Archizoom Associati was a Florentine design group founded in 1966. Like countless progressive design collectives that came before, their creative statement was rooted in ‘anti-design’, preaching avant-garde doctrines that came to define an entire era of radical Italian movements. Stylistically, their work rejected modernist ideologies of the early 20th century, instead borrowing from the fictional, graphic world of Pop Art. Archizoom Associati toyed with post-modern ideas and sought to design environments in which the ‘user’ took part in their creation and function, believing in a basis of self-expression and communication.
In 1967 Italian architect Ettore Sottsass asked each of Archizoom’s four founding members to design a bed in a unique environment on a 1:10 scale. The assignment was to introduce the collective in Domus Magazine – an architecture and design publication founded by Gio Ponti in 1928 – and was to be presented at an exhibition taking place that year in Lyon, France.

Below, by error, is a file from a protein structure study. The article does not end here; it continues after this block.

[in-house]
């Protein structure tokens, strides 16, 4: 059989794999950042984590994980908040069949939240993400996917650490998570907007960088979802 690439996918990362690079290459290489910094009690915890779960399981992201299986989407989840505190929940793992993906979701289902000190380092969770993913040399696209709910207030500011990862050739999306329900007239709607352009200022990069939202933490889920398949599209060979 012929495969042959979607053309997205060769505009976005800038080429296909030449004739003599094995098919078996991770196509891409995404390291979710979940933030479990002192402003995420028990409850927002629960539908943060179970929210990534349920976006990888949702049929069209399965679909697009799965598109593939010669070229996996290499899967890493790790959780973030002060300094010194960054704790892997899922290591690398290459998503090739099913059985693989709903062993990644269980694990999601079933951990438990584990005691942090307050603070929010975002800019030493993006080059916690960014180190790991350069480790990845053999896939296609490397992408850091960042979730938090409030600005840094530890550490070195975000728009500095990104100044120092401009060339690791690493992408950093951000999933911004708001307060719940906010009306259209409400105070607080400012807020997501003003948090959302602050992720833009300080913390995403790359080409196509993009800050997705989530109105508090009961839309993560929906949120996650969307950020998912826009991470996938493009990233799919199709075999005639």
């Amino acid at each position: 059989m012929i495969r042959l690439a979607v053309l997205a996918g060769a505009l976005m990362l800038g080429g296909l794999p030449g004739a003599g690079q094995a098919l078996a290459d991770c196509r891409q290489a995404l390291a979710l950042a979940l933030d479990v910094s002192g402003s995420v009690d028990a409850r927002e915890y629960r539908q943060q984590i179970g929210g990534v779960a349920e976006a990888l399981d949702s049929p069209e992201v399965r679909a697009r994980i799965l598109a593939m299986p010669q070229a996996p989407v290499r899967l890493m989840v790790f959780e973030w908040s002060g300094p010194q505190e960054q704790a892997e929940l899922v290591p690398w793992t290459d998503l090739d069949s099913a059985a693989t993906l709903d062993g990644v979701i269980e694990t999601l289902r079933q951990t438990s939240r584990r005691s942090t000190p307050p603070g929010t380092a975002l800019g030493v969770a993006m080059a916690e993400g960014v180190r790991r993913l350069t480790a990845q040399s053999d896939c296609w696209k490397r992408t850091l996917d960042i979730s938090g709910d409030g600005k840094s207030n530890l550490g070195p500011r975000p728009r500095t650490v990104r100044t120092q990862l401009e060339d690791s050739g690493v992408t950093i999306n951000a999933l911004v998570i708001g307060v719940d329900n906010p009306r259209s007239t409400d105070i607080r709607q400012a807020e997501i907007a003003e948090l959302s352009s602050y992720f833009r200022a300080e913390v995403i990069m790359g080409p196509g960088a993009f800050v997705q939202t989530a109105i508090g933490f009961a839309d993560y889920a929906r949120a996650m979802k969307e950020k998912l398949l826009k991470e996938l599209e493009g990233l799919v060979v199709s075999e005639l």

The four resulting beds came to make up the group’s Manifesto of Radical Architecture. Collectively, the typological designs shared an objective to represent imagination, rather than succumbing to traditional principles of modern day manufacturing. Each work stood as an anti-archetype – rejecting elementary details – and was to exude a sizable amount of Pop imagery. Pop, at the time, was a radical format, in which its objective was to unite culture through the reevaluation of taste, achieved by way of kitschy elements that questioned elegant, geometric design. Each of Archizoom’s dream beds personified likeminded design ideologies while representing four distinct avant-garde identities in their Pop-induced designs.